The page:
DP9904 | Geopolitics, Aid and Growth

Publication Date

23/03/2014

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Abstract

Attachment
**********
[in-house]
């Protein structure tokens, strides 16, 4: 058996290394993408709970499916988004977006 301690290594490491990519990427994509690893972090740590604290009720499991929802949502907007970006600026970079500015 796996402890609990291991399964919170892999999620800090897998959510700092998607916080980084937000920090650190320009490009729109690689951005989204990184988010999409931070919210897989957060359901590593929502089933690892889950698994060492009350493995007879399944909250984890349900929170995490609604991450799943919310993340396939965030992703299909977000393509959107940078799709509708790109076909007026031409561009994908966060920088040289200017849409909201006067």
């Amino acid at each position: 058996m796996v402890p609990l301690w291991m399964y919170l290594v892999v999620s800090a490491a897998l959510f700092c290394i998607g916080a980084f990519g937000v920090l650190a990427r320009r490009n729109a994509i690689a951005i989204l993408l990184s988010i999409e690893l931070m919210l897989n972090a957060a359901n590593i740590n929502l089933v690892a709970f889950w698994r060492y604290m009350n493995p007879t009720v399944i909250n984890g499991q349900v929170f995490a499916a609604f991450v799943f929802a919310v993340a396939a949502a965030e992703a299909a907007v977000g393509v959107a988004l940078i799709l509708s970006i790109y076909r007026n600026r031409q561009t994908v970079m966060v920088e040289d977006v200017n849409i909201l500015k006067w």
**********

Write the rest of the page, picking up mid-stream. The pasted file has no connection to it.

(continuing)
We investigate the effects of short-term political motivations on the effectiveness of foreign aid. Donor countries? political motives might reduce the effectiveness of conditionality, channel aid to inferior projects, reduce the aid bureaucracy?s effort, and change the power structure in the recipient country. We investigate whether geopolitical motives matter by testing whether the effect of aid on economic growth is reduced by the share of years a country has served on the United Nations Security Council (UNSC) in the period the aid has been committed, which provides quasi-random variation in commitments. Our results show that the effect of aid on growth is significantly lower when aid has been granted for political reasons. We derive two conclusions from this. First, short-term political favoritism reduces growth. Second, political interest variables are invalid instruments for aid, raising doubts about a large number of results in the aid effectiveness literature.